At this year’s Rural Caucus and Strategy Session, folks from across the state were stunned when they learned about their community’s history from Architecture of Internment: The Build-up to Wartime Incarceration, an exhibit created by Graham Street Productions that illustrates the lead-up to Japanese internment during WWII in original letters and headlines from that time. Architecture of Internment exposes little-known details about how businesses, large-scale farmers, and small town community organizations across Oregon built political pressure that made the forced removal and incarceration of Japanese-Americans and Japanese immigrants possible. The letters featured in the exhibit demonstrate the dehumanization of those who were interned, including how the state of Oregon identified roadside clearings on remote highways and animal pens at fairgrounds with no heat or water in Harney, Malheur, Lake, and Baker Counties as potential sites for incarcerating people of Japanese ancestry. In fact, large farm-owners mobilized the Governor to write to federal agencies to demand that the people who were interned be forced to harvest sugar beets in Eastern Oregon.
Groups at the Caucus buzzed with ideas about what it could look like to host Architecture of Internment in their hometowns: What if we hosted an opening night event with a panel of immigrant, refugee, and Muslim speakers who can speak to the connections to the current political moment? What if we brought the exhibit to the local high school and had teachers bring their classrooms through? What if we worked with the local historical society to create a complementary exhibit about the families who were forced from our community and incarcerated? What if we hosted the exhibit at the church down the road who just declared themselves a Sanctuary space and rallied our neighbors to support them? Could we host the exhibit and collect signatures in support of declaring our town a Welcoming Community? If these ideas are getting you excited about hosting Architecture of Internment in your town, email firstname.lastname@example.org!
The relevance of this exhibit is not lost on human dignity leaders today. The dehumanization of Japanese immigrants and Japanese-Americans illustrated in Architecture of Internment led Caucus-goers to discuss the parallels to our current political moment. Our immigrant, refugee, and Muslim neighbors are being scapegoated and targeted, from the Muslim ban to expanded detention and deportation of immigrants and asylum-seekers, to sky-rocketing hate crimes and vigilante violence. When Oregon students learn about Japanese internment in school, the takeaway is “this must never happen again.” We are in a moment where activists and organizers are asking our communities, “what are we going to do to stop this now?”
Architecture of internment is a great way to kick-start a community conversation about racial justice and human dignity in your hometown! Here are some ideas to brainstorm with your group to engage the community at large:
Partner with local schools, libraries or historical museums to reach your entire community
Bring in local teachers and see if they can tie their classroom’s activities and curriculum to the exhibit
Screen documentaries or host community conversations to create a week (or more!) of opportunities for your neighbors to participate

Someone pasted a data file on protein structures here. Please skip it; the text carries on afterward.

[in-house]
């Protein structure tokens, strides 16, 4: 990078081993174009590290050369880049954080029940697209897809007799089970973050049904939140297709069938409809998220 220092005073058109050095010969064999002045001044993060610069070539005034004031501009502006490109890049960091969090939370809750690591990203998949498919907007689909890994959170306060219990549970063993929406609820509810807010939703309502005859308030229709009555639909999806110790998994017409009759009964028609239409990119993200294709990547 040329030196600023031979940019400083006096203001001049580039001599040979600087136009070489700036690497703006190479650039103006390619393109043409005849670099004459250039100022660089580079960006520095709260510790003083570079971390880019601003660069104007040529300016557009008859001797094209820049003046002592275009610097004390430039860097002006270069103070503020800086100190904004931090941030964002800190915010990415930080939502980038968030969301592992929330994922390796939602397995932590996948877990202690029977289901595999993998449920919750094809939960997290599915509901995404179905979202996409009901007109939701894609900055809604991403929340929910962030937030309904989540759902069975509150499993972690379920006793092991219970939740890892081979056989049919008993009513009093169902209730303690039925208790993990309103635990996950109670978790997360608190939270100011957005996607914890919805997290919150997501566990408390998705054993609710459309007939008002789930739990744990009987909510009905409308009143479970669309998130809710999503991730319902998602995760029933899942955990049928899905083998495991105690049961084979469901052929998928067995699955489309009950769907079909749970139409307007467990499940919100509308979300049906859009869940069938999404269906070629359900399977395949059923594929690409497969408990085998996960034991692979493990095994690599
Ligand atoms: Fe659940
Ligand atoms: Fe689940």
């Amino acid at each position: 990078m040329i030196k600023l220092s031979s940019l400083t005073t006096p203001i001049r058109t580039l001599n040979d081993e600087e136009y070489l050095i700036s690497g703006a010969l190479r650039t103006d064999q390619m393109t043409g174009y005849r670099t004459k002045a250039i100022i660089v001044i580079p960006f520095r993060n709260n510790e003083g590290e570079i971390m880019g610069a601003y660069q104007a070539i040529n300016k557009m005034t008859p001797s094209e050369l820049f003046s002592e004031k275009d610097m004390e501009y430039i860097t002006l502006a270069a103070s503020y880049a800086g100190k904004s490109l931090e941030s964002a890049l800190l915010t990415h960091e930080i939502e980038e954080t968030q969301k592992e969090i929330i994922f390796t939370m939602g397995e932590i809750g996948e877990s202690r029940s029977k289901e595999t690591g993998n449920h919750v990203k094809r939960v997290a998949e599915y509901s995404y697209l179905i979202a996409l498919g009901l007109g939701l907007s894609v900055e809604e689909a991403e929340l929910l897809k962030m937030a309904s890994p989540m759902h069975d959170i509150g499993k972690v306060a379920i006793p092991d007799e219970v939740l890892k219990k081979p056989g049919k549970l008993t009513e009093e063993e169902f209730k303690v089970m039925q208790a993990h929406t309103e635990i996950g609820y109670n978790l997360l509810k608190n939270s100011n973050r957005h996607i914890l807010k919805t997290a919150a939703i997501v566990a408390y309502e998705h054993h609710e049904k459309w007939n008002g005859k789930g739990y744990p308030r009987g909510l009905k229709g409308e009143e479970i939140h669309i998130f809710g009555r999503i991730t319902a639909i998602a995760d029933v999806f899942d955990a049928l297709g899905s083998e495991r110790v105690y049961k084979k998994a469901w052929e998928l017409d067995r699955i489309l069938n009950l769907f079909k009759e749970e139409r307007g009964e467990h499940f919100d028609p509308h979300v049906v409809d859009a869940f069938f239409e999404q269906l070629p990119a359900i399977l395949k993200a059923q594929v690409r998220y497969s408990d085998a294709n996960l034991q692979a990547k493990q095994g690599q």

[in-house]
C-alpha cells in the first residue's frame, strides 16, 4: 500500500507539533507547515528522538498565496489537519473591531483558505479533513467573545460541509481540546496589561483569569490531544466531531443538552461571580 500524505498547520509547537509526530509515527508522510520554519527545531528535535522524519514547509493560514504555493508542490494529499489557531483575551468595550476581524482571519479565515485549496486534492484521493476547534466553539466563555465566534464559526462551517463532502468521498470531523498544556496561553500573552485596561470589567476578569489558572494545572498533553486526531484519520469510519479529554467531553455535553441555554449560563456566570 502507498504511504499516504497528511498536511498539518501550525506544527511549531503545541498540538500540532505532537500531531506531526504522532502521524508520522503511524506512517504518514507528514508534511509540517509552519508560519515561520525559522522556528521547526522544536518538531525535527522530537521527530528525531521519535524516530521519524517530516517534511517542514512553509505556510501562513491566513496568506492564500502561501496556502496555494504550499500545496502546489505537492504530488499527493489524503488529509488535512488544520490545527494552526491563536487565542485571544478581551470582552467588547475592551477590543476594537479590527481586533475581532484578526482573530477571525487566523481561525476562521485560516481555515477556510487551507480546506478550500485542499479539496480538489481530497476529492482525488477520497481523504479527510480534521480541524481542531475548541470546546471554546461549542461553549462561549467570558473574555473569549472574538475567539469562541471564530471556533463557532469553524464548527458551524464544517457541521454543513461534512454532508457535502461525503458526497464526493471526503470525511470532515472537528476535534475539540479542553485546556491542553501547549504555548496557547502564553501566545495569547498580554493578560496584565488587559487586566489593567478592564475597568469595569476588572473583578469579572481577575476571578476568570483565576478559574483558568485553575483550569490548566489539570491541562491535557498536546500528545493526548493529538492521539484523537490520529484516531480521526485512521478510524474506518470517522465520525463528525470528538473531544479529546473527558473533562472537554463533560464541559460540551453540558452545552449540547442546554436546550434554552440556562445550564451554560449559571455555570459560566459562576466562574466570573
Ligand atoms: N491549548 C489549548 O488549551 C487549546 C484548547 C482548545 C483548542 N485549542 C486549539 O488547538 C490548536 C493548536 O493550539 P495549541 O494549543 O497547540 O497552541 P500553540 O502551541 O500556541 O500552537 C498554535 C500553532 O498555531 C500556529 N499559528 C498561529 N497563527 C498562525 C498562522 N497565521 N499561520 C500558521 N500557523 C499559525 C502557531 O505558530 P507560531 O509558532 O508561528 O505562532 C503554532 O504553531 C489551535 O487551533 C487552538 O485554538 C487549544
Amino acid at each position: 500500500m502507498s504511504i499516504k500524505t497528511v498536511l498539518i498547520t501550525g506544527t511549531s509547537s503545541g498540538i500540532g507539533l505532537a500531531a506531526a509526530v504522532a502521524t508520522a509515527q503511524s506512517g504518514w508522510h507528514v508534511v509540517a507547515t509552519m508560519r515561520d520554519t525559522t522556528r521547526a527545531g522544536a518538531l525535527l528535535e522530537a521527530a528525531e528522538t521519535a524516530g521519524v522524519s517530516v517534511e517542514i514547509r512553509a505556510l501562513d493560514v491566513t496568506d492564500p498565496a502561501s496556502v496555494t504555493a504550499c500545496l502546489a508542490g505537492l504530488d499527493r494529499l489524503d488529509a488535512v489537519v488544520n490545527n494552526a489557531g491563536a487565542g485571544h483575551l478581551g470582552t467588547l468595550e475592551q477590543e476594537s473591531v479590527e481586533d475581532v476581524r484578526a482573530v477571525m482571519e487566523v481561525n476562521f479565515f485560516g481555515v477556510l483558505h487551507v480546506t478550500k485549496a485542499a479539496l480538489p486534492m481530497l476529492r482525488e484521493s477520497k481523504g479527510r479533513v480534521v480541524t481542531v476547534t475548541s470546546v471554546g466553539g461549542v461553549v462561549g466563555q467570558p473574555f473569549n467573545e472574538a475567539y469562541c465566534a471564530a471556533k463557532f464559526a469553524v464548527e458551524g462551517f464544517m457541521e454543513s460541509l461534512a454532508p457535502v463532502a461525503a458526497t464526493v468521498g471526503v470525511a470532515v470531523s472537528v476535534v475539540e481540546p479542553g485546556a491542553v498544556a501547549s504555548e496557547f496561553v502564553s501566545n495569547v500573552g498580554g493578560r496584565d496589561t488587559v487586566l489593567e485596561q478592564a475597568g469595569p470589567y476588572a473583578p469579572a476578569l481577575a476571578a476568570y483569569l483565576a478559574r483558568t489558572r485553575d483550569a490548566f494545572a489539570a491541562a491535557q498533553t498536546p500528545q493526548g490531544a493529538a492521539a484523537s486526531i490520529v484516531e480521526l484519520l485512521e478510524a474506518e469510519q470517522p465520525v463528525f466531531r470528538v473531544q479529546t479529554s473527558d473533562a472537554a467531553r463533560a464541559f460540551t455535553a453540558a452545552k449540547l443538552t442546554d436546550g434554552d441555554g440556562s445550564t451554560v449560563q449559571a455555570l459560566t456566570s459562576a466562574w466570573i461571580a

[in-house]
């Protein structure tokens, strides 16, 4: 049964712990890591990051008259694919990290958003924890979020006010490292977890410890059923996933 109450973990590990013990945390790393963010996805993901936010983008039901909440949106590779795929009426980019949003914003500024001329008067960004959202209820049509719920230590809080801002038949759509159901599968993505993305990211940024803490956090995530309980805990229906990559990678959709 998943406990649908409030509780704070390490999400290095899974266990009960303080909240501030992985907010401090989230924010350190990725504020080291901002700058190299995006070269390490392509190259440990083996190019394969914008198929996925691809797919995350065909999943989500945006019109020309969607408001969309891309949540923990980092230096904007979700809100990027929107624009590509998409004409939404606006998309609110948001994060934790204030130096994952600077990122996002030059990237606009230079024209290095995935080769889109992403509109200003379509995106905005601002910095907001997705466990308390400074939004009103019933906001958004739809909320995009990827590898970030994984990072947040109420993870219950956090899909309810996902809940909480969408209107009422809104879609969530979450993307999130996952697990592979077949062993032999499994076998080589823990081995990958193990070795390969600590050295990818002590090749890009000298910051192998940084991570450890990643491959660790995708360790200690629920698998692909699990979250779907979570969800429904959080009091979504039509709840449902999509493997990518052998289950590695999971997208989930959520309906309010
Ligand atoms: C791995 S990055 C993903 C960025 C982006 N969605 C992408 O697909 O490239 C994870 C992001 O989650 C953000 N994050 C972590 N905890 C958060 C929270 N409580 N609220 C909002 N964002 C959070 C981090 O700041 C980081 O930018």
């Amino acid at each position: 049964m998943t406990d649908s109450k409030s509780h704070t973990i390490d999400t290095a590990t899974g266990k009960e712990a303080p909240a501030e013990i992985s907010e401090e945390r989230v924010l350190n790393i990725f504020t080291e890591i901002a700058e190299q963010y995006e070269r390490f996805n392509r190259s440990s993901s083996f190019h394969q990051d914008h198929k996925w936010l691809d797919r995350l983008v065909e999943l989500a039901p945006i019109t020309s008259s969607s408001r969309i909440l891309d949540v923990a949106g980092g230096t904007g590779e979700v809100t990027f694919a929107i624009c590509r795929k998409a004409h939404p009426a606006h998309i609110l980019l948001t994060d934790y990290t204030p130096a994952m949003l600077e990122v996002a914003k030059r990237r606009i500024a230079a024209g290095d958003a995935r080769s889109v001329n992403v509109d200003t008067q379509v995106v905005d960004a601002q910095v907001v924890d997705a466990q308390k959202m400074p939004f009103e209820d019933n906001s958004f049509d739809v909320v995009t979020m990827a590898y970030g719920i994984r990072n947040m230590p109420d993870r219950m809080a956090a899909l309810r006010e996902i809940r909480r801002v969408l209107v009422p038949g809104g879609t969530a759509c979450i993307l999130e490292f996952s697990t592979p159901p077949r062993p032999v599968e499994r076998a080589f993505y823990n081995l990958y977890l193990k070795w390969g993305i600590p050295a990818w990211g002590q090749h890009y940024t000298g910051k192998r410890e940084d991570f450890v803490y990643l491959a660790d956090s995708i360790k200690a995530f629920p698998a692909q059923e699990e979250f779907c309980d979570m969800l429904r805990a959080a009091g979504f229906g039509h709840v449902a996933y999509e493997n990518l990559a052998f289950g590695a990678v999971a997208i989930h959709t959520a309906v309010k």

Collaborate with your community’s immigrant, refugee, Latinx, and Muslim community groups or networks to build relationships for the long haul
Caucus-goers were struck by the immense influence that lobbying by Oregon leaders and organizations had on decisions that were made by the federal government. Campaigning in Oregon and across the country moved President Franklin D. Roosevelt to pass Executive Order 9066 enabling the forced removal and imprisonment of Japanese Americans and immigrants. While Architecture of Internment offers us the opportunity to see the role our communities (both rural and urban) played in internment, it also charges us to understand the leverage that rural communities can have in decisions that impact hundreds of thousands of of people.
When armed, out-of-state militiamen occupied our towns, communities under siege responded by saying, “Who speaks for rural Oregon? We have our own voice — we do!” When activists and lawyers rallied and sat-in at airports across the country in response to the announcement of the Muslim ban, rural Oregonians drove to PDX and showed up in solidarity in snow and rain at their small town airports to demonstrate that they too would put their bodies in the way of deportations and bans — and the ban was halted! Every day, rural organizers and activists across the state are leveraging their power to build sanctuary, fight for funded and functional libraries and crisis centers, demand that local law enforcement be more accountable to and defend our communities, and build beloved community where everybody belongs.
We know what we are capable of when we understand our history, listen to our instincts, reach out to our neighbors, and own the collective power that we have in creating an Oregon where everyone can thrive! We invite you to think of the ways that bringing this lesser known history to your community could move your neighbors and political leaders toward action! Want to bring this exhibit to your community? ROP’s organizers are excited to work with your group to come up with a plan that starts powerful conversations and supports your local organizing for human dignity. Email email@example.com if you are interested in hosting!